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Staring in the Rear View Mirror

24 Jun

The one singular characteristic of todays capital market environment that has been the most perplexing and frustrating has been the complete lack of concern for what “might” happen. As we have discussed, low rates and the absolute manic focus on additional yield at whatever cost, has produced an almost universal catatonic state. Nothing is more indicative of this than the markets complete lack of attention to the potential for reflation/inflation. We forgive the equity markets for their lack of focus as they have the attention span of a six year old, but it is curious that the Treasury Market continues to remain oblivious to what are emerging signs that pricing pressures are already upon us. Slack in the labor market, spare capacity, and seasonal one-off factors are only some of the reasons given as to why we should ignore what are clearly clouds on the inflationary horizon. Perception is reality however, and the reality of low long term rates will remain until the broadly held mis-perception on inflation/reflation changes. The argument is also made that inflation/pricing pressure will never come to bear primarily because we would have already seen it if it were going to take hold. Our feeling is that all of the liquidity sloshing around has flowed into the easiest parts of the capital markets (debt and equity markets), next up are the hard asset/commodities markets which will in turn lead to overall broad price increases, which will then  ultimately flow through to wages. We have never seen the kind of uncharted, unfettered Central Bank action that we have most recently experienced, so rest assured that when this inflationary cycle unfolds it will most likely not look like anything we have seen before. Buy Stuff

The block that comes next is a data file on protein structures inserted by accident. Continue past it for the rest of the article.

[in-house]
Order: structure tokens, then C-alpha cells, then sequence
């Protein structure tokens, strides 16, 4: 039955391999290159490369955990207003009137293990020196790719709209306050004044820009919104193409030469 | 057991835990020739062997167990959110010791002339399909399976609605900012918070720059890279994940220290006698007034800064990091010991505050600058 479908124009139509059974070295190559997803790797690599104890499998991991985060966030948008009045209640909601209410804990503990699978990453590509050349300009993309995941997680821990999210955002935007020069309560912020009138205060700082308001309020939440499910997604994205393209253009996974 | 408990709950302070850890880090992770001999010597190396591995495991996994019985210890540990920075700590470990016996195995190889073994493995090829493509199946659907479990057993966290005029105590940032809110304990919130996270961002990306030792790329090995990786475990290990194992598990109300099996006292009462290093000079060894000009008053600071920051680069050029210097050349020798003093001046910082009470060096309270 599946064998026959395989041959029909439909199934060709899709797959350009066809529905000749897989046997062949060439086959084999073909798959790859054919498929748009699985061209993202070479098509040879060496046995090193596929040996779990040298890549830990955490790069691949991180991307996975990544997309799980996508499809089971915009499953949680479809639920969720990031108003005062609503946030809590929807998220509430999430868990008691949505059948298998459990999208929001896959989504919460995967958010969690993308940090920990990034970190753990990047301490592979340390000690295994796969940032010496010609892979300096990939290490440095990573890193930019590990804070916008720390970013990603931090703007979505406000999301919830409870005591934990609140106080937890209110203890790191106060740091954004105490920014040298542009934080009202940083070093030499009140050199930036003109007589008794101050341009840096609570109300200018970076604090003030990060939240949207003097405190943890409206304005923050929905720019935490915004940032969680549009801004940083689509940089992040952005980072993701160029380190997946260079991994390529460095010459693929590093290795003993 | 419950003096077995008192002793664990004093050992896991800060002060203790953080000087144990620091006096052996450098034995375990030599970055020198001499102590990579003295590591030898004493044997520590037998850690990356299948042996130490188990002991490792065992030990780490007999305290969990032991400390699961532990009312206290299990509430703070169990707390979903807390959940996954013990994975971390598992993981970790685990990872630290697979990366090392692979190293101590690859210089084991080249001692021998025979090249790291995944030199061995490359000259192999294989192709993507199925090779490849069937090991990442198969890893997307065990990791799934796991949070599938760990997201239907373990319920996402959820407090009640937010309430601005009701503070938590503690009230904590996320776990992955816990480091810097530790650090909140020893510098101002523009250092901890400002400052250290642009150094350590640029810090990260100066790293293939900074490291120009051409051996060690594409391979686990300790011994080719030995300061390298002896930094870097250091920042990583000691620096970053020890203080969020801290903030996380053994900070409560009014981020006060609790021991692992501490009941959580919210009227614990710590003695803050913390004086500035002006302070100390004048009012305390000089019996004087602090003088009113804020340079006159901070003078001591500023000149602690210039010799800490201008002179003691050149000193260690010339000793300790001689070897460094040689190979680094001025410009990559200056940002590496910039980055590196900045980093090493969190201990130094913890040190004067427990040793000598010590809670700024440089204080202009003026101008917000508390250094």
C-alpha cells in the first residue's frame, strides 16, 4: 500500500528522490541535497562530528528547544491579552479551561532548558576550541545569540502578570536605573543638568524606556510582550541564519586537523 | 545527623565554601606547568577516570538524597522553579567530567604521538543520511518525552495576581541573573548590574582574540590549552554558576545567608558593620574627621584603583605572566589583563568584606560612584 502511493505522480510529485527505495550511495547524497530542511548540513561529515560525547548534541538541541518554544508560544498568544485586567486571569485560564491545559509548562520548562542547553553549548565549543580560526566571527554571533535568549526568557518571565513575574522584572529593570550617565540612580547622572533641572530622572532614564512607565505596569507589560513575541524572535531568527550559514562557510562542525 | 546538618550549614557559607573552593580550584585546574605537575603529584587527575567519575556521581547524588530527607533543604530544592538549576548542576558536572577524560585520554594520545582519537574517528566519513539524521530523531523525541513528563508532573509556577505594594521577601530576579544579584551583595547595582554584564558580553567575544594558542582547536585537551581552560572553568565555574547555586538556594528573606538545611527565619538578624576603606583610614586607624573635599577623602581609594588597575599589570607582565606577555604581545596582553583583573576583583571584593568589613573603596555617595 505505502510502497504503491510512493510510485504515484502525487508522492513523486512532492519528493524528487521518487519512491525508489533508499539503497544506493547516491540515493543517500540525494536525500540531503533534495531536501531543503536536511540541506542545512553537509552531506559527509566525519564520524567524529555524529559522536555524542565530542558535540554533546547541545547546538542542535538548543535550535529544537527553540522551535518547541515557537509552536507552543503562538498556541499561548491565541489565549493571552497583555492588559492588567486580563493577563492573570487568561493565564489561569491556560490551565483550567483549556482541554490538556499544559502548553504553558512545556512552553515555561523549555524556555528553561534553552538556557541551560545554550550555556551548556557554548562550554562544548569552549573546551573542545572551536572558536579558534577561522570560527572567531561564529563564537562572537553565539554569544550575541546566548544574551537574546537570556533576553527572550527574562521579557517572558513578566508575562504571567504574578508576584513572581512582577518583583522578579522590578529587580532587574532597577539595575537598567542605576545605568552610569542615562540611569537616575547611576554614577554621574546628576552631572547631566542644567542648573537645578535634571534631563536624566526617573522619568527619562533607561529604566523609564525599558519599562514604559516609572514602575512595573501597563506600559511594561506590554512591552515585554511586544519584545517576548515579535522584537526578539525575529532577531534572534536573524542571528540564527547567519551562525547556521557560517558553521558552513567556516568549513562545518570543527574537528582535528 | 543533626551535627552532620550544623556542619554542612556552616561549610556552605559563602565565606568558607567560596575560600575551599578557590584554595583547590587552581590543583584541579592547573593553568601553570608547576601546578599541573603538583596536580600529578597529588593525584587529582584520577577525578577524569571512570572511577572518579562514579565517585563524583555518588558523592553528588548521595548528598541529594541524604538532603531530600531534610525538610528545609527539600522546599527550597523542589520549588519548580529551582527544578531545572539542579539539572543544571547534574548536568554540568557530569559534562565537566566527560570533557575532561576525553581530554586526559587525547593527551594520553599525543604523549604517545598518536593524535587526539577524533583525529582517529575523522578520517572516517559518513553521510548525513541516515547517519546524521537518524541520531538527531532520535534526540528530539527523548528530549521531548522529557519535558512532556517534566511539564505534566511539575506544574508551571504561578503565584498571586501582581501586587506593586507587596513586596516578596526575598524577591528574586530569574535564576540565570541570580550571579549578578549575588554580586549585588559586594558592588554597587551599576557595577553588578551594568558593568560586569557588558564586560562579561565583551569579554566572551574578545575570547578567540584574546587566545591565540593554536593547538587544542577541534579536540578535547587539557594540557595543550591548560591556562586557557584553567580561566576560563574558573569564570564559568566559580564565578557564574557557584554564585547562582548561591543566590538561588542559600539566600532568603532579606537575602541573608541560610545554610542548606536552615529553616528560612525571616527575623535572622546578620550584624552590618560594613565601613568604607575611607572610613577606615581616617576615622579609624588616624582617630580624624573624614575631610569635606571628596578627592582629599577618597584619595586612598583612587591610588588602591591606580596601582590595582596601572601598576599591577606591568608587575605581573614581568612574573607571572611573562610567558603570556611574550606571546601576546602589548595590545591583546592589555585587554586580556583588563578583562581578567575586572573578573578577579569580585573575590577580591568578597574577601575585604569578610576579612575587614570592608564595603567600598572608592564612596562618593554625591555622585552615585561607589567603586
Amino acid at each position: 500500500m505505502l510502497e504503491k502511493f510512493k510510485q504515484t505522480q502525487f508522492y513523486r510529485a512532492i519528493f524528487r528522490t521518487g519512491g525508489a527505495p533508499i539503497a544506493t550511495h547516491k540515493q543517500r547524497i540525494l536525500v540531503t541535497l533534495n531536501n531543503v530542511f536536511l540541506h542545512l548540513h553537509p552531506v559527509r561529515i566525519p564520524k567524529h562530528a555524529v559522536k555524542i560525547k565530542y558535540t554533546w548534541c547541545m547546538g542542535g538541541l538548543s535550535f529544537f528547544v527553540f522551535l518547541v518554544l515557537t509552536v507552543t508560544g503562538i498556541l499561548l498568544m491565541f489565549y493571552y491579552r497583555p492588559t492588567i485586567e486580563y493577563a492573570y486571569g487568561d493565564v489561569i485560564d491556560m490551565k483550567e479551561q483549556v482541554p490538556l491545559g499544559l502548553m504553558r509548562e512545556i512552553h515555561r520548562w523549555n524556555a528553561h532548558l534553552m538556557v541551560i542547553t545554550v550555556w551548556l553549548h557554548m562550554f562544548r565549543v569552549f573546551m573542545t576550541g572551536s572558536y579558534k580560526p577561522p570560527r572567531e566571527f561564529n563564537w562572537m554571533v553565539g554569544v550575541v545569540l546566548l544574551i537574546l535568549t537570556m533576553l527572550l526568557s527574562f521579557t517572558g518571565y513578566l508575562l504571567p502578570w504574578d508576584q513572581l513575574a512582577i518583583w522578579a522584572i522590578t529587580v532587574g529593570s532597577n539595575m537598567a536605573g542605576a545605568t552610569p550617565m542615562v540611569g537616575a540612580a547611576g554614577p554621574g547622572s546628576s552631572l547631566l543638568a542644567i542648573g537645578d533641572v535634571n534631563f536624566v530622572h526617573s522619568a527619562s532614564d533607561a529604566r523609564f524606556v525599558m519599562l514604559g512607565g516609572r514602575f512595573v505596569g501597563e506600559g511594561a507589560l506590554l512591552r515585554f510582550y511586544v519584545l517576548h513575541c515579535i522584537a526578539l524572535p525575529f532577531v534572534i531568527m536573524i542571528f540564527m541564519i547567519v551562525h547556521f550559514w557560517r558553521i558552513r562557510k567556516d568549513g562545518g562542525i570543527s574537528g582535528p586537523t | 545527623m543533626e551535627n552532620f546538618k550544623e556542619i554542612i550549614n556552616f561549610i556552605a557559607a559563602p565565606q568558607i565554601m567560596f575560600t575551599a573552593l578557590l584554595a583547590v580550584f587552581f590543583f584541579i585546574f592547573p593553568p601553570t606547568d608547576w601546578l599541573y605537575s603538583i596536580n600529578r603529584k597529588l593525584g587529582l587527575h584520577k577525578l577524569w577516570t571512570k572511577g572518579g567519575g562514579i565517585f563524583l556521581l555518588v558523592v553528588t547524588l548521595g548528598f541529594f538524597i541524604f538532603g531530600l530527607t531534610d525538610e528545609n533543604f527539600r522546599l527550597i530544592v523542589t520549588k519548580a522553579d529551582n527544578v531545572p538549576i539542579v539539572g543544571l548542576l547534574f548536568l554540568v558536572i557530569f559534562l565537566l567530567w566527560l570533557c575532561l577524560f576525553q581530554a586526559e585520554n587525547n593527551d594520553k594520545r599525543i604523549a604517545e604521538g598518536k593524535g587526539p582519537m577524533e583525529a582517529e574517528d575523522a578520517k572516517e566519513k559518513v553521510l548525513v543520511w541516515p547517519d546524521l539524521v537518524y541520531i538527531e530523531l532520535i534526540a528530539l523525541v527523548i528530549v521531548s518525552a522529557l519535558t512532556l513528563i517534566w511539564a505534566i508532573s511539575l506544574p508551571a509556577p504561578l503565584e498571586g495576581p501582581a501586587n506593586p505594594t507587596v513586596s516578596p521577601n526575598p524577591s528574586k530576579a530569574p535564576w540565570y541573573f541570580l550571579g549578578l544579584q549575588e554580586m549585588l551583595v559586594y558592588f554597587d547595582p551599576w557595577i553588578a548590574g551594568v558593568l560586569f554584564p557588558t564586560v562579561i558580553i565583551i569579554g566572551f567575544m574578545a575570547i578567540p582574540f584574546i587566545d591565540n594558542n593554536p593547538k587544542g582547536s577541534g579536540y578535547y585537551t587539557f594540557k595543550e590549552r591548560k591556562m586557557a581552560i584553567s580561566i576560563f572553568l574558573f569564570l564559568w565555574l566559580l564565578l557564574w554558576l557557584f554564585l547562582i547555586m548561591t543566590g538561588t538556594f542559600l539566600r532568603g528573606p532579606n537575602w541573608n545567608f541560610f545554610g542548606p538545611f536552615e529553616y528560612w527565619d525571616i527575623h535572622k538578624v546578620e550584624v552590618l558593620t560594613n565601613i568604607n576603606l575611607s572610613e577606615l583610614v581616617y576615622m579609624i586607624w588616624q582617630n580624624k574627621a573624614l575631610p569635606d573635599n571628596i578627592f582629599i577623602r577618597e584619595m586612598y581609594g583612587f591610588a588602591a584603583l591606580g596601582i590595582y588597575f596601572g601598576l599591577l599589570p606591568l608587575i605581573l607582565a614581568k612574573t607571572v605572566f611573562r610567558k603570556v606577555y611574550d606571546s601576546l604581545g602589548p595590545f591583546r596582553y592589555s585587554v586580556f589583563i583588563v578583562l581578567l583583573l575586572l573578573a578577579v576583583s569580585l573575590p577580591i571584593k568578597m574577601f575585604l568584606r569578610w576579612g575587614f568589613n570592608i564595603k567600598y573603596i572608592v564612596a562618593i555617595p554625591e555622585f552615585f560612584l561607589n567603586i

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Please Yield

12 Feb

The recent lawsuit by prominent hedge fund investor David Einhorn highlights the struggle to prioritize corporate cash in a low rate/no rate world. Mr. Einhorn is imploring Apple to return some of its burgeoning cash stockpile to investors via a preferred dividend. His focus is to return some cash to investors via a significant dividend, but also to boost the value of the preferred shares as yield hungry investors presumably would bid up the shares above what would be a normal earnings multiple. Apple, for its part, has resisted such a proposal as it prefers to keep a comfortable stash of cash to maintain ultimate flexibility. This type of dynamic is currently being played out in the commodities world as well, as companies are being forced by shareholders and boards to shelve or severely cutback their highly aggressive growth plans. Quite frankly, the decision to hold cash at a tech company versus a mining company is quite similar.  Both are interested in growth, but only if that growth is additive.  Market history would suggest that the good times in neither tech nor mining coincided with bright decisions on the capex or acquisition front. However, if you think about it, they face similar fates if they fail to grow with tech companies simply becoming irrelevant, and mining companies risk becoming self liquidating entities as reserves dwindle.

Analysts at Citi recently wrote an excellent note on this point when describing the valuation of Rio Tinto. They stated that Rio Tinto traditionally has traded at a 30% discount to NPV. In essence, they maintain, for every $1 of NPV created by the company, shareholders have been rewarded with 70 cents of value. These analysts suggest that the market is essentially telling Rio Tinto that they do not allocate capital efficiently by not using the correct cost of capital. The thrust of the report therefore is that miners like Rio should use a much higher hurdle rate for projects than they have in the past, and if these rates cannot be met they should return cash to shareholders.